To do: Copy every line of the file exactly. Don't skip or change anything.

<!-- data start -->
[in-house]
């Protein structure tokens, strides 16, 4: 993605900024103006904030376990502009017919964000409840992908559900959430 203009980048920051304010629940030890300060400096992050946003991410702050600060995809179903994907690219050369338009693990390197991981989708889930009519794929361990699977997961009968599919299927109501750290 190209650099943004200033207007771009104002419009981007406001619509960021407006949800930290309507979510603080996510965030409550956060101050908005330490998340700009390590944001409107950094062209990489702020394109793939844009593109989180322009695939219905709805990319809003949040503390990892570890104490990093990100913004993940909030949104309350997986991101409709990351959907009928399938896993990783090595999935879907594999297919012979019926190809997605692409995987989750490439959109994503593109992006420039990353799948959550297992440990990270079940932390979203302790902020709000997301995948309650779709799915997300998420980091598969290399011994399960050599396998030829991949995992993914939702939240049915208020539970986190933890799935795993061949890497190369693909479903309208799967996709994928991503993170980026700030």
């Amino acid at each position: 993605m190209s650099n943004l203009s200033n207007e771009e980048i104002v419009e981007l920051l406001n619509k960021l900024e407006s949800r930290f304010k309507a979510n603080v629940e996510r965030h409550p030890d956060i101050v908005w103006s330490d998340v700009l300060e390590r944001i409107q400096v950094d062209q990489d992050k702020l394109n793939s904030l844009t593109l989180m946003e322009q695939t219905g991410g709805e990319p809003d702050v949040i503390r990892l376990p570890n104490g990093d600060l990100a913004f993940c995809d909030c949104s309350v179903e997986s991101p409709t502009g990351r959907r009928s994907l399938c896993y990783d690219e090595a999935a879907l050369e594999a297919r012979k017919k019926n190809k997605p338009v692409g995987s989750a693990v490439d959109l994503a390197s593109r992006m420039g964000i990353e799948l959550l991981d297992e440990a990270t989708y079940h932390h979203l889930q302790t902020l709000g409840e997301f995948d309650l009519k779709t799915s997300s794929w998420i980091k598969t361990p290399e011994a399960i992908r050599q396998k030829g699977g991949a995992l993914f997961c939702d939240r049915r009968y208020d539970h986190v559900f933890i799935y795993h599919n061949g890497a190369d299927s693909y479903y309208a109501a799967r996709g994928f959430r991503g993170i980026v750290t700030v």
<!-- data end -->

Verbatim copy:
[in-house]
């Protein structure tokens, strides 16, 4: 993605900024103006904030376990502009017919964000409840992908559900959430 203009980048920051304010629940030890300060400096992050946003991410702050600060995809179903994907690219050369338009693990390197991981989708889930009519794929361990699977997961009968599919299927109501750290 190209650099943004200033207007771009104002419009981007406001619509960021407006949800930290309507979510603080996510965030409550956060101050908005330490998340700009390590944001409107950094062209990489702020394109793939844009593109989180322009695939219905709805990319809003949040503390990892570890104490990093990100913004993940909030949104309350997986991101409709990351959907009928399938896993990783090595999935879907594999297919012979019926190809997605692409995987989750490439959109994503593109992006420039990353799948959550297992440990990270079940932390979203302790902020709000997301995948309650779709799915997300998420980091598969290399011994399960050599396998030829991949995992993914939702939240049915208020539970986190933890799935795993061949890497190369693909479903309208799967996709994928991503993170980026700030």
């Amino acid at each position: 993605m190209s650099n943004l203009s200033n207007e771009e980048i104002v419009e981007l920051l406001n619509k960021l900024e407006s949800r930290f304010k309507a979510n603080v629940e996510r965030h409550p030890d956060i101050v908005w103006s330490d998340v700009l300060e390590r944001i409107q400096v950094d062209q990489d992050k702020l394109n793939s904030l844009t593109l989180m946003e322009q695939t219905g991410g709805e990319p809003d702050v949040i503390r990892l376990p570890n104490g990093d600060l990100a913004f993940c995809d909030c949104s309350v179903e997986s991101p409709t502009g990351r959907r009928s994907l399938c896993y990783d690219e090595a999935a879907l050369e594999a297919r012979k017919k019926n190809k997605p338009v692409g995987s989750a693990v490439d959109l994503a390197s593109r992006m420039g964000i990353e799948l959550l991981d297992e440990a990270t989708y079940h932390h979203l889930q302790t902020l709000g409840e997301f995948d309650l009519k779709t799915s997300s794929w998420i980091k598969t361990p290399e011994a399960i992908r050599q396998k030829g699977g991949a995992l993914f997961c939702d939240r049915r009968y208020d539970h986190v559900f933890i799935y795993h599919n061949g890497a190369d299927s693909y479903y309208a109501a799967r996709g994928f959430r991503g993170i980026v750290t700030v």